Rail privatisation is possibly the most unpopular and controversial of all the Government's attempts to tackle the inefficiences of old nationalised industries through private sector involvement - worse than water, coal and the buses.
Hardly anyone believes in what the Government is trying to do (sometimes, one suspects, even ministers don't); Lord knows, something needs to be done about BR, but is this the right solution?
As you might expect, Mr Salmon has little to say on this; his job is to administer what the Government has already decided to do, not to express an opinion about its effects. The more important question for him is whether he can make the whole thing attractive enough for the private sector to want to become involved.
I have to say that hardly anything he said to me last week led me to believe he can. Most potential City backers for management buyouts and other private sector operators that might be interested in running the franchises remain deeply suspicious.
This is why. Nearly all the franchises will need some form of Government subsidy; the private sector is going to have to be paid to run them. In theory that's not a problem. There are plenty of private sector businesses that depend on Government payments and subsidy; on the whole, they find that the Government is much better at honouring contracts than others.
But that's not really the point. What's worrying the City is the scope Mr Salmon will have for renegotiation. Each year, he'll get a budget from the Government out of which to pay franchise subsidies. Presumably, he's going to be given some kind of indicative figure for some years to come (though he doesn't yet know this), otherwise it's going to be impossible to know how to divide up the cake between the various franchises on the long-term basis investors will require.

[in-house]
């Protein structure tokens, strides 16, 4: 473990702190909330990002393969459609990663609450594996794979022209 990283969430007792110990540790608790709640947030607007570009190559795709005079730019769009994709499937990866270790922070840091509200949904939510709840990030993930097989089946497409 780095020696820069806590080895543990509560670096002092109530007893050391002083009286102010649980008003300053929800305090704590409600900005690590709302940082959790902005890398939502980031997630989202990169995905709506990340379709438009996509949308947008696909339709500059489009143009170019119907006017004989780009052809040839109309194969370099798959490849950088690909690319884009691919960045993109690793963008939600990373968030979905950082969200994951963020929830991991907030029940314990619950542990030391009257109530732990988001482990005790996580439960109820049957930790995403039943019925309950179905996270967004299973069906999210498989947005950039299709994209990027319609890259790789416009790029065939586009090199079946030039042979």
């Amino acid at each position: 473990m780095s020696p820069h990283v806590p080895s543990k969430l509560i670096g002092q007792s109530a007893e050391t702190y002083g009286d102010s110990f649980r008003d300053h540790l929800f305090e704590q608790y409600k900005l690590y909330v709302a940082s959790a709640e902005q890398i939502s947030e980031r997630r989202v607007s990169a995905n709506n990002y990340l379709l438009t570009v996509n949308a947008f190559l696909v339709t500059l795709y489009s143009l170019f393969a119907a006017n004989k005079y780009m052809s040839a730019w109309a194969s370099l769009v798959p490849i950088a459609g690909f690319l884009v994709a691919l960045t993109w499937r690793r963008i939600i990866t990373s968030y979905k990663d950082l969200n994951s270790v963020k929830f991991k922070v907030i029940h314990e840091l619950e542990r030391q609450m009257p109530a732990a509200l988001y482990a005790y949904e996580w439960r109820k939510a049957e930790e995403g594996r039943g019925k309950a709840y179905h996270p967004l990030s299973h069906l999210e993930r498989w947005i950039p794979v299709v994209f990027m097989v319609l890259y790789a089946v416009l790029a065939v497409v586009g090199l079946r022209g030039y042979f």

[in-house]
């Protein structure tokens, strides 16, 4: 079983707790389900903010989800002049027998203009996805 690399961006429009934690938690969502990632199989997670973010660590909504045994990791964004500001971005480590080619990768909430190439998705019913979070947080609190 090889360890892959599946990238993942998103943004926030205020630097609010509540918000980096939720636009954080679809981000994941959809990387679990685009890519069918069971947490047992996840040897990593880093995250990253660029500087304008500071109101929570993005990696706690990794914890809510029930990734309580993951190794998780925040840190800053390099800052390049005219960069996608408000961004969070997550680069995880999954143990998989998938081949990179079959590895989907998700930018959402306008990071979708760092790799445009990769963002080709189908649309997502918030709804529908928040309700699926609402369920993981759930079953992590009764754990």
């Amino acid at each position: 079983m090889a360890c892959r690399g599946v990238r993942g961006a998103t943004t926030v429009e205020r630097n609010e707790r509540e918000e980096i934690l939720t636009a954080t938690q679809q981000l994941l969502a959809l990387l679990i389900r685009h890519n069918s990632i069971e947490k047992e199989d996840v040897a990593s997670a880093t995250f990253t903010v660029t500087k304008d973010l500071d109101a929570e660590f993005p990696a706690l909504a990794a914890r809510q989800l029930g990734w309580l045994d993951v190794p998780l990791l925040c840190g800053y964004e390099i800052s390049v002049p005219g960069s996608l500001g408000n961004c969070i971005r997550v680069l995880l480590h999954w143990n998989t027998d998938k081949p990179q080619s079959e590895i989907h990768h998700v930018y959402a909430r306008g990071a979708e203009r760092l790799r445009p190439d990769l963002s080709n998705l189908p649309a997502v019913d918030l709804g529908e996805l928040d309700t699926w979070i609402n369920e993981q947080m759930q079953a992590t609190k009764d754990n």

But even if he does, there's nothing to stop the Government varying the figure. Mr Salmon will then have to go back to franchise holders and say: 'Sorry guys, we haven't got so much money this year, so we'll have to insist on a variation in the deal.' According to him, this would be done in a way that leaves franchise holders no worse off; to compensate, they would be allowed either to cut uneconomic services or raise fares. Mr Salmon concedes it all sounds mind bogglingly complex but insists that in practice it will be made to work smoothly and transparently in a way that will satisfy the private sector. Somehow I doubt it. Judging by what I hear in the City, investors are going to take a hell of a lot of convincing.Reuse content